Hot Props

Crocodiles and Propellers - Not Much Difference


Sometimes we need to be reminded just how dangerous a propeller can be. 

The first video below shows a fellow pulling a propeller through to check for nicks when the engine started and nearly took off an appendage. He said he could feel the prop brush his arm. Yikes!

In many instances, the ignition might have been left "hot" or a magneto didn't ground properly. Either one could result in the combustion of unburned fuel in a cylinder when a propeller is moved by hand.

This is why we should always treat the propeller as if touching it might cause the engine to start. In the first instance below, this was a three bladed prop on a Piper 6XT which positions your appendage close to the leading edge of a suddenly moving propeller.

The video below is from Flight Safety Australia. Please visit their site for a more complete description of the event.

 

Is Handpropping for You?

 Yes, people still handprop airplanes. It is, however, risky business. In spite of the risks, I believe you should be taught the basics of handpropping. Why? I know from experience that one day you might find yourself in a situation where you’ll be tempted to try this on your own. Doing so without prior training is not very wise. Besides, even if you elect not to handprop your airplane, basic instruction in the correct techniques will enhance your respect for the propeller. 

Find a qualified instructor who’s experienced in handpropping airplanes (he shouldn’t look like the guy in the cartoon picture above). Have that person show you the correct procedures, which include how to grip the propeller, the stance for best leverage and maximum safety, body movement and communication with the person inside the cockpit. 

Perhaps the most important rule for handpropping is to have a competent pilot, who’s familiar with the airplane, at the controls. Why? Once that engine starts, an airplane can move on its own and do a lot of damage. You don’t want this to happen to you. There are several recorded cases of airplanes taking off without a pilot on board after being incorrectly handpropped (try explaining that to the owner of the flight school).  The video below is an old FAA film showing what happens when an airplane isn't secured before handpropping. The fellow that did the handpropping left his non-pilot girlfriend in the airplane as he handpropped the machine. The engine started and..well...you'll see what happened.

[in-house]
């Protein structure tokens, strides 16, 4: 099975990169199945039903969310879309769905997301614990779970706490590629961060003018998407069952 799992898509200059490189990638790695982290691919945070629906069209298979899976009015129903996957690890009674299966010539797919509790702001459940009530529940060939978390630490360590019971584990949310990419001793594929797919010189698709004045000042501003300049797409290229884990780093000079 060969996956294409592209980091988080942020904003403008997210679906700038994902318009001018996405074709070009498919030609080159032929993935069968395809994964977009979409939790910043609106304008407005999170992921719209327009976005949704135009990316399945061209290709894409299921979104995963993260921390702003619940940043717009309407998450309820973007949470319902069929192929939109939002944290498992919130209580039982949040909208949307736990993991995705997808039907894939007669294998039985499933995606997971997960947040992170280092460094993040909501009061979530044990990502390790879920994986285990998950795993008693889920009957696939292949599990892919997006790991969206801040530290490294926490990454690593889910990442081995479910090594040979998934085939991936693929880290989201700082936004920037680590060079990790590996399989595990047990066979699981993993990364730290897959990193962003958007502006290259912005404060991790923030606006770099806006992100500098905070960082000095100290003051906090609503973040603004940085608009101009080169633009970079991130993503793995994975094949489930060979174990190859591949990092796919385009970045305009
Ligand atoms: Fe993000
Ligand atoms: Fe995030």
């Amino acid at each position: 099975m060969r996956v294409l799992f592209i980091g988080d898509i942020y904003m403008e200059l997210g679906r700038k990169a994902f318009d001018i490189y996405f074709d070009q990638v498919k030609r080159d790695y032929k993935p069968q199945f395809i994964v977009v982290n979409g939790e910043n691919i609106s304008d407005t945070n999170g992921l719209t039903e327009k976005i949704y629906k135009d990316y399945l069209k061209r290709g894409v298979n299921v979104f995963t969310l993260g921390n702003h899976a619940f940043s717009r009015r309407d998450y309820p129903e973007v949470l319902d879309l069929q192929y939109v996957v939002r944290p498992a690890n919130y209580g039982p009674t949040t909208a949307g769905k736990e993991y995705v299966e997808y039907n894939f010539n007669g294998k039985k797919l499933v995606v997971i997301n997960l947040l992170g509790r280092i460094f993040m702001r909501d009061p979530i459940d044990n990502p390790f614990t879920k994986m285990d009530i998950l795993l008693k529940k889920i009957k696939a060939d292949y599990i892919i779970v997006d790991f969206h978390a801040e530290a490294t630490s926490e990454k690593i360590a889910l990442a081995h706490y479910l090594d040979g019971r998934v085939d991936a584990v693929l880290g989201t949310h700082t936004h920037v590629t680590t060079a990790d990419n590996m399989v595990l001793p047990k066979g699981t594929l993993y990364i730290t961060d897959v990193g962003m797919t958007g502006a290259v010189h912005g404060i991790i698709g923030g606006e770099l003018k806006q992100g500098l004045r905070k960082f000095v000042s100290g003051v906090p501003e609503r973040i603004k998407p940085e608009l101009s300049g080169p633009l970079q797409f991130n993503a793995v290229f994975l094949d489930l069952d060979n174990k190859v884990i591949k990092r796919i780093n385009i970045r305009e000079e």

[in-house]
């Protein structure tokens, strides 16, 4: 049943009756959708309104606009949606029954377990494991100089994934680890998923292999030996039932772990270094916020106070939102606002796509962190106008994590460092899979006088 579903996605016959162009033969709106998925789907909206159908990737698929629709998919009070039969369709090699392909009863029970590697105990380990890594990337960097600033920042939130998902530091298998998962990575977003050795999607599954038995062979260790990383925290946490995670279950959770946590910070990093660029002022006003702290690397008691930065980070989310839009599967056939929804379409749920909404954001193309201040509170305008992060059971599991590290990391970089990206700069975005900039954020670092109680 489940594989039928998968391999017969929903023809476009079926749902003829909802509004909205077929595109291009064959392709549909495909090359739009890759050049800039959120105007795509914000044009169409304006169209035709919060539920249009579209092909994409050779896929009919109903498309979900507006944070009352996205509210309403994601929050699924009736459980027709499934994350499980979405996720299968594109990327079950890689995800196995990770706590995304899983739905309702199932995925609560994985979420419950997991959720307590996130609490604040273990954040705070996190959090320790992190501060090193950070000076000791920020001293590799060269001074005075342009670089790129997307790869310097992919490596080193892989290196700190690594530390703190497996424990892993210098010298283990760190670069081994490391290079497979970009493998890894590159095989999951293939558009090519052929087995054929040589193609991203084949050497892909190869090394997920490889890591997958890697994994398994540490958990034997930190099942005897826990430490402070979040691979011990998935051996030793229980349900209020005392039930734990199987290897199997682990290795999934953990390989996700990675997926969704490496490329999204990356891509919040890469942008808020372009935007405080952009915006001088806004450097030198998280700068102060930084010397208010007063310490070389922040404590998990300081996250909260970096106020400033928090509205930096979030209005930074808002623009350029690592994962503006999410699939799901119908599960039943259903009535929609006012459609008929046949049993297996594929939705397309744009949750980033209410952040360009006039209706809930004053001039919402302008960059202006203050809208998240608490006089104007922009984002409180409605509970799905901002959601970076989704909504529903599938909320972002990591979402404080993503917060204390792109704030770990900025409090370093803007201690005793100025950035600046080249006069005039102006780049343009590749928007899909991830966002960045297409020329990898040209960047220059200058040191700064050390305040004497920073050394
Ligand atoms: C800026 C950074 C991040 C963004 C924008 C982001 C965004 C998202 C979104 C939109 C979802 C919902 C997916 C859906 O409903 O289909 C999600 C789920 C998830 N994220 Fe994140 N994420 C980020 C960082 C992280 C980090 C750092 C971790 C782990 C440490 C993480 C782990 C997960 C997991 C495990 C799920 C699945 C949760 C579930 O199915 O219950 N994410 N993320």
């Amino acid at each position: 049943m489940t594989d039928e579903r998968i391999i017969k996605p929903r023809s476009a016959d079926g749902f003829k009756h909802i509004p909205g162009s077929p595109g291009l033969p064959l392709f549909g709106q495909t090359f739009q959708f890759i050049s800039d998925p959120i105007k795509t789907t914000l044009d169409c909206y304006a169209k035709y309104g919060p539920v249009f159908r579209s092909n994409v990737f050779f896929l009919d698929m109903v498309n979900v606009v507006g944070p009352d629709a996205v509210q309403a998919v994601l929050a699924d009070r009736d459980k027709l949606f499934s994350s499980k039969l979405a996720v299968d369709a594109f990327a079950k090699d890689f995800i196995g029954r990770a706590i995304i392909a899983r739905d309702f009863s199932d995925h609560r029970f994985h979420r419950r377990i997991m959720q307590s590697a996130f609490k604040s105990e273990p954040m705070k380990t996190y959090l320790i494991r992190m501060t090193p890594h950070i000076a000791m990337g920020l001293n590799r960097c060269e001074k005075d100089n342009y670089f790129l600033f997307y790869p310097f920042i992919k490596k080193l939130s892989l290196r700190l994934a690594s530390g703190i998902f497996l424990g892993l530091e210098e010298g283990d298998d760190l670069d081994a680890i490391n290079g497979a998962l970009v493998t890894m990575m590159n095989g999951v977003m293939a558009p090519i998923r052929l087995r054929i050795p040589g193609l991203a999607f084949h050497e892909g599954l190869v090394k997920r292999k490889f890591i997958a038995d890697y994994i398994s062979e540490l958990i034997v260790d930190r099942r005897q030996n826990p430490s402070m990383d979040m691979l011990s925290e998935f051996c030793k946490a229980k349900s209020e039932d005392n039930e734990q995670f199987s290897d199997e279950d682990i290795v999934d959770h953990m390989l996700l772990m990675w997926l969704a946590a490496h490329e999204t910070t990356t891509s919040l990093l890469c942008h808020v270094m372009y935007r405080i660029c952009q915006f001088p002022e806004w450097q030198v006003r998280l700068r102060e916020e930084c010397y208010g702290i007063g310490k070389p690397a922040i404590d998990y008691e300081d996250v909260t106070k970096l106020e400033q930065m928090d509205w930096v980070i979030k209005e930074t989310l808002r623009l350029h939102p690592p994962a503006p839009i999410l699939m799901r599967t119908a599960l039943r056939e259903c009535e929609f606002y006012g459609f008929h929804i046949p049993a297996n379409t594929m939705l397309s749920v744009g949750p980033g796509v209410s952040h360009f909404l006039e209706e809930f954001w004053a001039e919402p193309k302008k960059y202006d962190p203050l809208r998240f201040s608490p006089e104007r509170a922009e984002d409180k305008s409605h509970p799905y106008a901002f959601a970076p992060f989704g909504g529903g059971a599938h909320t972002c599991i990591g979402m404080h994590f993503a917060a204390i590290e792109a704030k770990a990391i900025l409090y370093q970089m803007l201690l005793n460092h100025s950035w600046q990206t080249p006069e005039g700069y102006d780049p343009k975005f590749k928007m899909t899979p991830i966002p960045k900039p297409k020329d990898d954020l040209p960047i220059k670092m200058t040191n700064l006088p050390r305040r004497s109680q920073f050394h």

By Rod Machado | | All Rod's Posts, Be a Safer Pilot, Learning to Fly, Technique | 2 comments
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Comments

  • Brian Richmond - January 28, 2016

    I recently read a piece you did for the AOPA magazine. I’d love for you to see this but who knows. I’m currently 15 and I live in Texas. I started my flight training in December of 2015. The only reason I did so was because the games I was exposed to didn’t feel real. I wanted to be able to do what I wanted. Being a pilot was always something I’ve wanted to do and now I’m learning to fly a Cessna 172. The article really struck me here, quote “We no longer allow young folks to do as many physically interactive and competitive things…” and now that I think about it there is only one other kid my age going through lessons at the same airport. Everyone there is much older and there is no young pilots. I went to school one day and it was career day I was in 10th grade and still am, but there was a pilot. We had many career people in that hallway to inform us of all of the careers but everyone was at the software engineer or the video game design and testing table. I was the only one to go up to that pilot and ask him questions that wern’t required. He said I was the most interested person so far but that didn’t set me off until I read your article. No one in my school wants to be a pilot that I know of. None of my family members or anyone else that I know is even thinking of being in the pilot’s seat. I just wanted you to know your article gave me alot of hope for my future.

  • Rob Mixon - January 07, 2016

    Rod,
    In the 1950’s there were two, not one but two, J 3 Cubs in Long Island New York that actually took flight without pilots until they ran out of gas and crashed! Very important to always tie the tail when hand starting a plane. And as the old rule goes always have a certified pilot inside of the airplane….

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